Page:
Bright sun and dead calm in Double Cove at sunrise. I pulled the crab trap, only 3 undersized dungeness attracted to my fresh salmon bait. We left the cove around 7:30 am, wanting to reach Piehle Passage and the open ocean reach while the nice weather held. It was only a 6 mile run to the entrance to Piehle Passage. I had been intruiged by this route since first reading about it in Douglass. It is a kinky route through a tangle of rocks, kelp beds, and islets, which enables a boater to extend the protected inside run by about 6 miles, before the mandatory exit to open ocean at Kahz Head. Coast Pilot doesn’t recommend it, and suggests local knowledge. I figured Douglas was my local knowledge. Their guide says it’s a fun route, taken with care in fair weather, best on a lower tide so the rocks and kelp can be easily seen. We had all conditions, including tide, in our favor. I had also plugged in all the turns as GPS waypoints. The passage itself was a delight. Bright sun and calm seas, scenery captivating, with scores of rocky islets, some tree covered, some just bare and jagged at the low tide. We had plenty of elbow room and navigated slowly, mostly to enjoy and prolong the experience.
We exited into the Gulf of Alaska, which was barely wind rippled. Long easy swells of less than 3 feet were hardly noticable. We cruised southward along the 12 to 15 fathom curve, about a mile offshore, toward Salisbury Sound. As we worked our way south, clouds began to build over the mountains of Chicagoff Island and offshore, mostly to the northwest. As we entered the mouth of Salisbury Sound I glanced out to sea and was amazed to sight a waterspout suspended from the lower edge of the cloud layer, about 4 miles distant. It was frail looking, a narrow dark gray thread with a lazy “S” profile. At it’s base a violent whirling spray was clearly visible, and even more dramatic through binoculars. We heard another boat remark about it on the radio. We took pictures through telephoto lens, and watched it for about 15 minutes before it faded and disappeared. We had seen a waterspout once before, off the coast of Florida where they are quite common. Such a sighting in these waters is rather rare.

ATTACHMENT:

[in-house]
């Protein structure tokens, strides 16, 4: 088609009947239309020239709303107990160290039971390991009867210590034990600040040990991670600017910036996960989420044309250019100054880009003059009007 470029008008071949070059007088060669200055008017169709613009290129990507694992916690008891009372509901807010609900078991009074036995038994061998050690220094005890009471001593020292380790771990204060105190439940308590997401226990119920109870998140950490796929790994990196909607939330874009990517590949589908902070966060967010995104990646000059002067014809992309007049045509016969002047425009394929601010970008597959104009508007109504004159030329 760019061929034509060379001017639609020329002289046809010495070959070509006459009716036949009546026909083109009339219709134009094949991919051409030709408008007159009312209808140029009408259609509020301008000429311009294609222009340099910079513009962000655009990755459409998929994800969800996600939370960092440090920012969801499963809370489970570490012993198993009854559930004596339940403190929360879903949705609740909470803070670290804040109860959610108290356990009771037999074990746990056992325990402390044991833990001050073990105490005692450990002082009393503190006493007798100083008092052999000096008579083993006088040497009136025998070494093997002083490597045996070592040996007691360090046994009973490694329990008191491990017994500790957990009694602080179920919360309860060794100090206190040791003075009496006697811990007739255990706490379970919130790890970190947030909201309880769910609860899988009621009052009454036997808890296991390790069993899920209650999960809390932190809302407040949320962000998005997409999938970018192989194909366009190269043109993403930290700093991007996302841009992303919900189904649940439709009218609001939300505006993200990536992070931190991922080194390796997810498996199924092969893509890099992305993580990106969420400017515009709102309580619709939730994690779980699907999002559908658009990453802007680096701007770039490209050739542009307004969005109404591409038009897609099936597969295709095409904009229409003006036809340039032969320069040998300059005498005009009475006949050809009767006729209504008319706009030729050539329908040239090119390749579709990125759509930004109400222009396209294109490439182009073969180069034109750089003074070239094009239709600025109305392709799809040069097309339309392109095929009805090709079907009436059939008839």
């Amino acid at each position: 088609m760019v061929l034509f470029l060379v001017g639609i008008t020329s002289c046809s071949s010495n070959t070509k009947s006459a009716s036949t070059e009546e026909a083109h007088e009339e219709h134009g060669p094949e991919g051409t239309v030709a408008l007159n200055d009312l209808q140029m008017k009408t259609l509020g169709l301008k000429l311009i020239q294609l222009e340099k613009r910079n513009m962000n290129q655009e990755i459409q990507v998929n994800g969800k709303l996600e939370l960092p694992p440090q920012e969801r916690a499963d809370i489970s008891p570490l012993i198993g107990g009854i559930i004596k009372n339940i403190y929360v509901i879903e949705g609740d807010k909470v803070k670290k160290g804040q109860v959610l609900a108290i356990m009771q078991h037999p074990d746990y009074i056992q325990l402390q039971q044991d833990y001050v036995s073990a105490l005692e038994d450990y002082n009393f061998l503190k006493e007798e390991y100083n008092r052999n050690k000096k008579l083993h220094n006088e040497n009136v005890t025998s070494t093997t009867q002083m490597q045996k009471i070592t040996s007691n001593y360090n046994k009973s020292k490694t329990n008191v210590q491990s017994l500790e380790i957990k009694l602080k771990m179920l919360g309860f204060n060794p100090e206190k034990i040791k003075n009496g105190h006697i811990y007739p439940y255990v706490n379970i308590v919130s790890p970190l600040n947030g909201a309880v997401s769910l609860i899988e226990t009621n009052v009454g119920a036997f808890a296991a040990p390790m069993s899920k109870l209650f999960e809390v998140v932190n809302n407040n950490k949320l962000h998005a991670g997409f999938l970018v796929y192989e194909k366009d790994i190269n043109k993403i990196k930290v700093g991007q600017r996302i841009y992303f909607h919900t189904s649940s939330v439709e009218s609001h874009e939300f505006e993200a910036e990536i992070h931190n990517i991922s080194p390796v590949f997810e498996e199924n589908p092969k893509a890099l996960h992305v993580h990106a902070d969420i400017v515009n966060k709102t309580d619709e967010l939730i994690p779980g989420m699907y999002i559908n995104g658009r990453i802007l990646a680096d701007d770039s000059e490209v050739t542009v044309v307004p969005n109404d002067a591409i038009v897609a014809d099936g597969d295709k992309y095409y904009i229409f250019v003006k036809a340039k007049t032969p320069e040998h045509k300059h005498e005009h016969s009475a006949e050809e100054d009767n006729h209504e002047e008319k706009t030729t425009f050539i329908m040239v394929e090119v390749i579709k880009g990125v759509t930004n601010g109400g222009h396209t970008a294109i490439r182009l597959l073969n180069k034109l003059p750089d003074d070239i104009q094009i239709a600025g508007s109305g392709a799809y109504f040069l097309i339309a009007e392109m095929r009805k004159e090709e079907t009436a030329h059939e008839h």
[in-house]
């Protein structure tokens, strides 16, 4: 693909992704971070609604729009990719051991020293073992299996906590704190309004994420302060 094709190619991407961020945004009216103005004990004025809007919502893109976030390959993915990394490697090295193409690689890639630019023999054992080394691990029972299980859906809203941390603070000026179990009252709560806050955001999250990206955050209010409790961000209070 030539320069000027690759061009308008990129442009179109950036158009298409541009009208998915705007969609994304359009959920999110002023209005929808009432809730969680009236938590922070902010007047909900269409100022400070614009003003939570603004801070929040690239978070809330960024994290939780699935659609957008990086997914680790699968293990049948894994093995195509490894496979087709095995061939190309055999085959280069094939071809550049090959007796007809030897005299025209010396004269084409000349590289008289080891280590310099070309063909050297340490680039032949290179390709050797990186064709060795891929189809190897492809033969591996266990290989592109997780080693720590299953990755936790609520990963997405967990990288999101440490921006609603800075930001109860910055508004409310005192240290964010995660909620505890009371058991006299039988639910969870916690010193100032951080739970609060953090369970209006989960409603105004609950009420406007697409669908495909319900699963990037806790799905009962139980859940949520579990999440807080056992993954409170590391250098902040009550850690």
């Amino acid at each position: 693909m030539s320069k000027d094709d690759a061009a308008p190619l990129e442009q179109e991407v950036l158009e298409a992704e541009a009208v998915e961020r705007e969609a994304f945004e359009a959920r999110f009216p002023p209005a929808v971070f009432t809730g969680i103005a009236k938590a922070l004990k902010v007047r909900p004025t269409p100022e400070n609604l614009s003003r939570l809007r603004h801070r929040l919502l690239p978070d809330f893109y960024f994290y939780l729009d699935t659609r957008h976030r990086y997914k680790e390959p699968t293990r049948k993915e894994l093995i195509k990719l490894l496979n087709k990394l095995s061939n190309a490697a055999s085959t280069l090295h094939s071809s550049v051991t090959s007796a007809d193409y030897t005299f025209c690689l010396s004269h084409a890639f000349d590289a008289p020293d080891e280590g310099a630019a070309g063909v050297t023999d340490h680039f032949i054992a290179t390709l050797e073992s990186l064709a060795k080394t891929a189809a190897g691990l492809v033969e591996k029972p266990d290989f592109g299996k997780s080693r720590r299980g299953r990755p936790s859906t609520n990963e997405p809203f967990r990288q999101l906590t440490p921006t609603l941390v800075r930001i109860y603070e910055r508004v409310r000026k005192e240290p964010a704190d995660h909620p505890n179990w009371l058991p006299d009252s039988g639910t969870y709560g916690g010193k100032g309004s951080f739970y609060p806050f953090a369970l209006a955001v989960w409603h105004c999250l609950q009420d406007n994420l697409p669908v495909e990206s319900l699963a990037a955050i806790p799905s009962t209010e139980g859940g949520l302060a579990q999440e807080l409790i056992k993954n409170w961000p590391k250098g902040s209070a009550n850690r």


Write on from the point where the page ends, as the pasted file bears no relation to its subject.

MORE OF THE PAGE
We followed Salisbury Sound south, toward Whitestone Narrows. In the narrows we had to pull way over to the side while the high speed Alaska State Ferry Fairweather roared up the channel. Boat traffic progressively increased as we drew near Sitka. We stopped at the fuel dock first, and then headed for Thomsen Harbor and a slip. Out in front of the harbor is a long straight dock, where the charter boats tie up and clean their fish. In the water adjacent to the cleaning stations we could see huge swirls, and the forms of some very large creatures. After watching a bit, we discouvered we were watching a pair of very huge sea lions, cleaning up on the discarded carcasses of salmon and halibut. These are the biggest sea lions I’ve ever seen.
We were assigned a comfortable slip, with power available, along the outer edge of the marina. A real mix of fishing boats, local recreational boats, and transient cruisers. We walked into town in search of dinner, and ended up in a Chinese place (no more halibut or salmon this night), which had very good food. Very tired afterward, so retired to the boat, feeling glad to have made Sitka.
Distance for the day: 45 nm; total for the trip: 1652 nm